In Chapter 3, we focused on some of the key aspects of the .NET Framework and how to leverage them from C#. However, access to these capabilities isn’t limited to C#.
Almost all the capabilities of the .NET Framework are exposed via a set of managed types known as the Base Class Library (BCL). Because these types are CLS-compliant, they are accessible from almost any .NET language. BCL types are grouped logically by namespace and are exported from a set of assemblies (DLLs) that are part of the .NET platform. Using these types in a C# application requires you to reference the appropriate assembly when compiling (see Appendix F).
In order to work effectively in C# on the .NET platform, it is important to understand the general capabilities in the predefined class library. However, the library is far too large to cover completely in this book, as it encompasses approximately 4,500 types grouped into 120 namespaces and exported from 40 different assemblies.
Instead, in this chapter, we give an overview of the entire BCL (broken down by logical area) and provide references to relevant types and namespaces so that you can explore their details in the .NET Framework SDK on your own.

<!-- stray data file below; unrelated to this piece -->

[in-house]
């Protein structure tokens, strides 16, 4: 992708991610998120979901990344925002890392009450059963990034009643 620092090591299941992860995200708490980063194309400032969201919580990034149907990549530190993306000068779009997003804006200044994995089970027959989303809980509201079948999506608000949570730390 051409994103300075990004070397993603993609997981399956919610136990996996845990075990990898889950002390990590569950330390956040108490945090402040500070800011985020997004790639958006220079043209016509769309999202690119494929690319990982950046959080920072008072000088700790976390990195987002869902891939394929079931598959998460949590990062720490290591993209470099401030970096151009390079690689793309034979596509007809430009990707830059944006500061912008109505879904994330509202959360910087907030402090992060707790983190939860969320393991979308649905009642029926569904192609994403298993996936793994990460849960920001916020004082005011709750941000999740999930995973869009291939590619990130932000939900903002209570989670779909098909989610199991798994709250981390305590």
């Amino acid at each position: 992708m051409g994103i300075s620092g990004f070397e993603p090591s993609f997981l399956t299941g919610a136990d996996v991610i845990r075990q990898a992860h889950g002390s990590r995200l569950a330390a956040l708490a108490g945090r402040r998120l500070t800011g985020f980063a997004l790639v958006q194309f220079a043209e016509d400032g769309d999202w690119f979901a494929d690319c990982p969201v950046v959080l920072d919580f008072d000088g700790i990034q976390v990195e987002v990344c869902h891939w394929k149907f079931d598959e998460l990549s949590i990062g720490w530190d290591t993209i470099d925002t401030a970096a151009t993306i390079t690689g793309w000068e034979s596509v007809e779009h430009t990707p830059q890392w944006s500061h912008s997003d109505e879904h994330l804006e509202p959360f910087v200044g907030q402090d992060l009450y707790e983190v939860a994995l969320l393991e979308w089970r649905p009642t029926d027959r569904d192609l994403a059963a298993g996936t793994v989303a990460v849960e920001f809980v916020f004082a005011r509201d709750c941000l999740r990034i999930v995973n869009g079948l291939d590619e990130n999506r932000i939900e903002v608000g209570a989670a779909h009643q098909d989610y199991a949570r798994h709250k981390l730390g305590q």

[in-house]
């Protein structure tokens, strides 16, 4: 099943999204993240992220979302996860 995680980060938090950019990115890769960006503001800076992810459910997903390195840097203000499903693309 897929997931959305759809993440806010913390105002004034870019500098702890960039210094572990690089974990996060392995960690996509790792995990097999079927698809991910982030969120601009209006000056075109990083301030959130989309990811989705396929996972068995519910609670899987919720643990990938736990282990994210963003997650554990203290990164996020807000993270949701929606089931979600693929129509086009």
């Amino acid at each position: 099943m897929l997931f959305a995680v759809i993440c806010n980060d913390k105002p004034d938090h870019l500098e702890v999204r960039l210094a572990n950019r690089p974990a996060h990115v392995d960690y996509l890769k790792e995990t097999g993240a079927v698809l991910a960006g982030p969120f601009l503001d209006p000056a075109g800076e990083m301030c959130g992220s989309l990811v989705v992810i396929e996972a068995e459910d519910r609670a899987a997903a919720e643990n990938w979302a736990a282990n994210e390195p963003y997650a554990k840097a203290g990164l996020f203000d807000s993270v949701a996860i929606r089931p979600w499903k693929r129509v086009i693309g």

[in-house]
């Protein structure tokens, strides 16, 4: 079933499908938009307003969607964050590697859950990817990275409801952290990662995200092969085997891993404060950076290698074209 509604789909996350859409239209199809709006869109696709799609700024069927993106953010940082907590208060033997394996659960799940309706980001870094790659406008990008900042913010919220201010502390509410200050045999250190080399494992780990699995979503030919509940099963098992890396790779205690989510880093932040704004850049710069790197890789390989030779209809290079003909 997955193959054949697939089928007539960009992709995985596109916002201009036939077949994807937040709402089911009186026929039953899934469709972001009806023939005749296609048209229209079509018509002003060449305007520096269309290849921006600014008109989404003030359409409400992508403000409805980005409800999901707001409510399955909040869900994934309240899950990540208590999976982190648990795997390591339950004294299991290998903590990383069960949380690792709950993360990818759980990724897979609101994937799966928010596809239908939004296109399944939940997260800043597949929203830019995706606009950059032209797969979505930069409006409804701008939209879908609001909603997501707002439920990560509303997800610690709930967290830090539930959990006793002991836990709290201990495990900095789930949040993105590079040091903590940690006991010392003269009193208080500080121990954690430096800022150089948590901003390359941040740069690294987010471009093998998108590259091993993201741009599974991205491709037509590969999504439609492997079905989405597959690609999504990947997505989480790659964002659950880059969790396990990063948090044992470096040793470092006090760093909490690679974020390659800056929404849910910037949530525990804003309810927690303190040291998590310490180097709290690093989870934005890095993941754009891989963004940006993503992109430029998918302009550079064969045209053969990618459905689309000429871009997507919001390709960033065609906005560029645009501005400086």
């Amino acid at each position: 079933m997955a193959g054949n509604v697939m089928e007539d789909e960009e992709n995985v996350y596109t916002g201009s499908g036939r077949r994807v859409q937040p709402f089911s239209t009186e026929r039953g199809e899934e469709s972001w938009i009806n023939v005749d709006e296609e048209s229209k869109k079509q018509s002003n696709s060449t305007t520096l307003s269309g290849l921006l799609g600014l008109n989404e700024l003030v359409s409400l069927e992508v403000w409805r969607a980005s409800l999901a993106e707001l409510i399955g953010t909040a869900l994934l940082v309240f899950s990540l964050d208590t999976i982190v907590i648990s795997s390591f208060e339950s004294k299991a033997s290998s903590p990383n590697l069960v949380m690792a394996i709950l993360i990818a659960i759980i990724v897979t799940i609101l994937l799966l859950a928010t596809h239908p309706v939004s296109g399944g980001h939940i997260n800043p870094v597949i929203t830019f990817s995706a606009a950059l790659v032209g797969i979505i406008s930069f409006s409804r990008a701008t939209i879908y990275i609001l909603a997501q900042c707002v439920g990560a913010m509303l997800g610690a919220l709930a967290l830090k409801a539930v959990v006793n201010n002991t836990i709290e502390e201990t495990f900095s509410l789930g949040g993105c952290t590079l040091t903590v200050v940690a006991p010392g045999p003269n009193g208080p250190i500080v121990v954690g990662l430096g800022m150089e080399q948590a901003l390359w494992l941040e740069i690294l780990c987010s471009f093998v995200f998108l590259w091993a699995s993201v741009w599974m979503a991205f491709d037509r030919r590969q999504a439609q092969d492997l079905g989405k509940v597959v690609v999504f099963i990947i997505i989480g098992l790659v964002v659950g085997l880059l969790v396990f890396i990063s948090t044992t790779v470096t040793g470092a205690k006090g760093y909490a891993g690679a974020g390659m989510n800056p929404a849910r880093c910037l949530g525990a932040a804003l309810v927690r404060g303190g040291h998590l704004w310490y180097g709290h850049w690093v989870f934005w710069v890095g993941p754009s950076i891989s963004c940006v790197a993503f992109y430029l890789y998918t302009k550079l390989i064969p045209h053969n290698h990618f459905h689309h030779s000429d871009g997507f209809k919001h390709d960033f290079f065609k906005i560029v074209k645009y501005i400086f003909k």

The specific types and namespaces mentioned in this overview are based on beta 1 of the .NET Framework and may change in future betas and the released version.
Useful tools for exploring the BCL include the .NET Framework SDK documentation, the WinCV.exe class browser, and the ILAsm.exe disassembler (see Chapter 5)
core types are contained in the
namespace. This namespace is the heart of
the BCL and contains classes, interfaces, and attributes that all
other types depend on. The root of the BCL is the type
which all other .NET types derive. Other fundamental types are
(base type for structs),
type for enums),
(used to convert between base types),
(base type for all exceptions), and the
boxed versions of the predefined value types. Interfaces that are
used throughout the BCL such as
are defined here
(see Section 3.3 in Chapter 3). Extended types such as
are also available.
Other classes include support for single and multicast
delegates (see Section 2.13 in Chapter 2), basic math operations (see Section 3.2 in Chapter 3), attributes (see Section 2.16 in Chapter 2), and exception handling (see Section 2.15 in Chapter 2).
For more string information, see the